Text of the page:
Local employment culture moves with the times

Newsroom 07/05/2013 | 09:43

Human resources is poised for a period of transformations, both inside the industry and outside. While adjusting to the impact of modifications made to the legislation in this field, specialists also need to keep pace with changes in the recruitment process brought about by social media channels. And they should pay attention to training and certification, argued experts at the Focus on Employment and HR event organized by BR.

By  Otilia Haraga

“I am frequently asked about how to ministry intends to modify the Labor Code. The nature of these modifications is to repair the existing problems and provide a protective framework for employees,” said Mariana Campeanu, minister of labor, family and social protection.

The minister told BR that employees are subjected to pressure and lack the means to defend themselves since no single stipulation in the Labor Code protects them.

“Not even a simple justification is needed anymore to make an employee redundant. I believe the Labor Code must be mutually advantageous both to the employer and the employee,” she added.

However, until the Labor Code is amended, the Ministry of Labor is trying to work out a form of contract that can cover specific types of activities. These contracts will apply to categories such as employees with a disability, athletes, artists, professional foster carers, advertising executives – in general workers whose activity cannot be covered with an eight-hour labor contract – in order to ensure such workers are protected. “The labor contract includes certain demands imposed by the Labor Code and cannot be applied to these categories,” the minister explained.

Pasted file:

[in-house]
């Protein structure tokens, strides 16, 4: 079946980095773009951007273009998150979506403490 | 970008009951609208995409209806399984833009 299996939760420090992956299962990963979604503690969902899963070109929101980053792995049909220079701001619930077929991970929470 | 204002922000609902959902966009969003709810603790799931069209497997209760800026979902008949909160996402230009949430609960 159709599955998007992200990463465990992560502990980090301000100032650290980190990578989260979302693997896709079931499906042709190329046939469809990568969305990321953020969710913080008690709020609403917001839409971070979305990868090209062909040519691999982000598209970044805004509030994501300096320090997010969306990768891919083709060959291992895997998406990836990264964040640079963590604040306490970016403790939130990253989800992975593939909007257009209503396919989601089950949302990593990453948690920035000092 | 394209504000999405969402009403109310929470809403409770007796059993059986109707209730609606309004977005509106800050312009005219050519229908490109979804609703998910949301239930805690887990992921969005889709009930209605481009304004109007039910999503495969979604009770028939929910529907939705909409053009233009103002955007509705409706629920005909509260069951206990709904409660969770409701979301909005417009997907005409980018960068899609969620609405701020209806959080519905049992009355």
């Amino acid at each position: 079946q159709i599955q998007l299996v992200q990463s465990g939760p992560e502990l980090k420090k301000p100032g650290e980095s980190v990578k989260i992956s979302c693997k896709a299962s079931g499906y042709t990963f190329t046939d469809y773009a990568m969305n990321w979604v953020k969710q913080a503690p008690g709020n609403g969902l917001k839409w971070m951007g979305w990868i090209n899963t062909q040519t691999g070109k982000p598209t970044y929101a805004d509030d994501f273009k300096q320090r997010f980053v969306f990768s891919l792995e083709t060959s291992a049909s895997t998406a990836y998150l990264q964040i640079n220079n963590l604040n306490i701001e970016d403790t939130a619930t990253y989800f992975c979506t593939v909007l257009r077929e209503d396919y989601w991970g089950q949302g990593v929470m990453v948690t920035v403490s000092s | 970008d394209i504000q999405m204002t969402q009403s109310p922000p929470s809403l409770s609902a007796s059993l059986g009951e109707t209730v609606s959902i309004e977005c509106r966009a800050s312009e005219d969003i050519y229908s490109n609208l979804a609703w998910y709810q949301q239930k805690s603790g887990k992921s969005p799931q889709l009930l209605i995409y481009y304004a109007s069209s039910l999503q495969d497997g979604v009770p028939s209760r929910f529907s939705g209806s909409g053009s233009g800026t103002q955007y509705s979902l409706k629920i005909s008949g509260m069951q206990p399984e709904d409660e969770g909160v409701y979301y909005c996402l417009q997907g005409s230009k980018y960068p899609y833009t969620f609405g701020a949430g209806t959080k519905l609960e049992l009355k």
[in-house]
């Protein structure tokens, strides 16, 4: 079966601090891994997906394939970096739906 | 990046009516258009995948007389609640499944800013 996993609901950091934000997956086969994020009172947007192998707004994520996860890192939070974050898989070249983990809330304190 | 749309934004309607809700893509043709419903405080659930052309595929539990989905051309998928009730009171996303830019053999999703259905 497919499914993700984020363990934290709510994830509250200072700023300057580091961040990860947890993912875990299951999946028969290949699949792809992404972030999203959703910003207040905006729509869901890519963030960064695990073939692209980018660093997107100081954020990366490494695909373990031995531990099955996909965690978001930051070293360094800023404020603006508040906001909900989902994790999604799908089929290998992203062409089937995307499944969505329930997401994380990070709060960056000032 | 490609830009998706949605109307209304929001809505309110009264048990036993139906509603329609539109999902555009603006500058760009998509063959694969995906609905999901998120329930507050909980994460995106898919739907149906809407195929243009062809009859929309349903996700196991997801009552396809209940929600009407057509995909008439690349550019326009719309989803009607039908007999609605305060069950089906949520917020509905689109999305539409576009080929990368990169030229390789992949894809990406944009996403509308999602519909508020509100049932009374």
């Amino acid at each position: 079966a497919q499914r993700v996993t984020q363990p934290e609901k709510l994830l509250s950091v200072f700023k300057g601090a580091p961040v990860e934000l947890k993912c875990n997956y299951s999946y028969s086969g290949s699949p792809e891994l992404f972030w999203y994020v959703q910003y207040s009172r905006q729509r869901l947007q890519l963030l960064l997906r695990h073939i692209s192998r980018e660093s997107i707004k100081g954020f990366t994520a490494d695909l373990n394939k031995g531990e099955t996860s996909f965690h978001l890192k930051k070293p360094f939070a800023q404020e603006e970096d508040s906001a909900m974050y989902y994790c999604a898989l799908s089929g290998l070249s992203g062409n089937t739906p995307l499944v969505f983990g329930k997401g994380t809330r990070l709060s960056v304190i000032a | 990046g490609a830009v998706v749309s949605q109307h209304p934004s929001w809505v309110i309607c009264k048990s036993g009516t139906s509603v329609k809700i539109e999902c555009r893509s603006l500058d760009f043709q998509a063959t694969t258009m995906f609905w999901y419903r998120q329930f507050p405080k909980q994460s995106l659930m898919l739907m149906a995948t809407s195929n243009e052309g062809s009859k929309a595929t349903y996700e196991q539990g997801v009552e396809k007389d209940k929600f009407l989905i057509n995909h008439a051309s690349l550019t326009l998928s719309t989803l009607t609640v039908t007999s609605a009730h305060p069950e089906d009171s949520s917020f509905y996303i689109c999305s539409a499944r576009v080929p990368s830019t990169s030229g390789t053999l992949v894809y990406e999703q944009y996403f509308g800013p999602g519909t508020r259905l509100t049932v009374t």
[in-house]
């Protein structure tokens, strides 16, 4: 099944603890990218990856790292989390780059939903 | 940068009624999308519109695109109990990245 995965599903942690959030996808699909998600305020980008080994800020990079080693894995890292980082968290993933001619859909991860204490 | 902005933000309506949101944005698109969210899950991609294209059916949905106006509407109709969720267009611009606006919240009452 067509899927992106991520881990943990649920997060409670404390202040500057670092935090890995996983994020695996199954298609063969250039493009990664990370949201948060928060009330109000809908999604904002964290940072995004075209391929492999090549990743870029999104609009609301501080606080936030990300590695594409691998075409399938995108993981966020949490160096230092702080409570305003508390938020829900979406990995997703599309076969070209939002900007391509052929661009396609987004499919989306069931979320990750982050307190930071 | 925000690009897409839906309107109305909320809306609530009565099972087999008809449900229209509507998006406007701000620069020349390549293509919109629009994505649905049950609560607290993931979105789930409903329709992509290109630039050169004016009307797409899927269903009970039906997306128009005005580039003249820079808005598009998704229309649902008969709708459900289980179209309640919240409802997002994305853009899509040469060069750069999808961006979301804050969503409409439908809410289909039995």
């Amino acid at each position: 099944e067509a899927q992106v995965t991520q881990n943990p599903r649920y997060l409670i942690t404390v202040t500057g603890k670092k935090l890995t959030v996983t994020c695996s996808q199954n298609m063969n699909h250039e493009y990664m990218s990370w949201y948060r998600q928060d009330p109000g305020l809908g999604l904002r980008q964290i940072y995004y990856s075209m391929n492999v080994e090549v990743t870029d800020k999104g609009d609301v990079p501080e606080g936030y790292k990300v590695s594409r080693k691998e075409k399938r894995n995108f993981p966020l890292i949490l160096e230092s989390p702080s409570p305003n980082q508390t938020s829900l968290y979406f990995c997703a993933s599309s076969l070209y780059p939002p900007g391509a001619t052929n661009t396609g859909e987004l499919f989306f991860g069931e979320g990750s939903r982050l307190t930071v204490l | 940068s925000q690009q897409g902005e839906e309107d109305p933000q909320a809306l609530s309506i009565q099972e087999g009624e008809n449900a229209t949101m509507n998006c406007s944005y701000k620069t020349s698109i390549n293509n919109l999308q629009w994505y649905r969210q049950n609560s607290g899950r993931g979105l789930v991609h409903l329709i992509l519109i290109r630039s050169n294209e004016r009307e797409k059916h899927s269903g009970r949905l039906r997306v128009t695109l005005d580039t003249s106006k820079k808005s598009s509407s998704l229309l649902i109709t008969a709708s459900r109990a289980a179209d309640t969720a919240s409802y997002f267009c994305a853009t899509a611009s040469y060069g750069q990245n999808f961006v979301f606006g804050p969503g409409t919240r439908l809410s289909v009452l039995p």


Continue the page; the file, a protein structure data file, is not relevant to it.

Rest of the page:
However, not all professionals agree that the employee entirely lacks protection. Isabela Popa, associate at Bulboaca & Asociatii, who spoke about the transfer of undertakings, said, “The protection of the employee is strongly regulated by the law and  the transfer of undertakings does not constitute a reason to fire employees.”

Even more, a company may not make its employees redundant with a view to making the transfer.

In the event of a transfer of undertakings, the employee is entitled to decline the transfer and has the option to demand the ending of the labor contract or to resign, Popa explained.

Employees also benefit from protection in the event of collective negotiations. In some cases, the employer is obliged to negotiate in order to avoid workplace tension. Cristina Bojica, senior lawyer at Gruia Dufaut Law Office, explained that under the law, negotiation is compulsory for employers who have more than 21 employees and optional for those with fewer workers.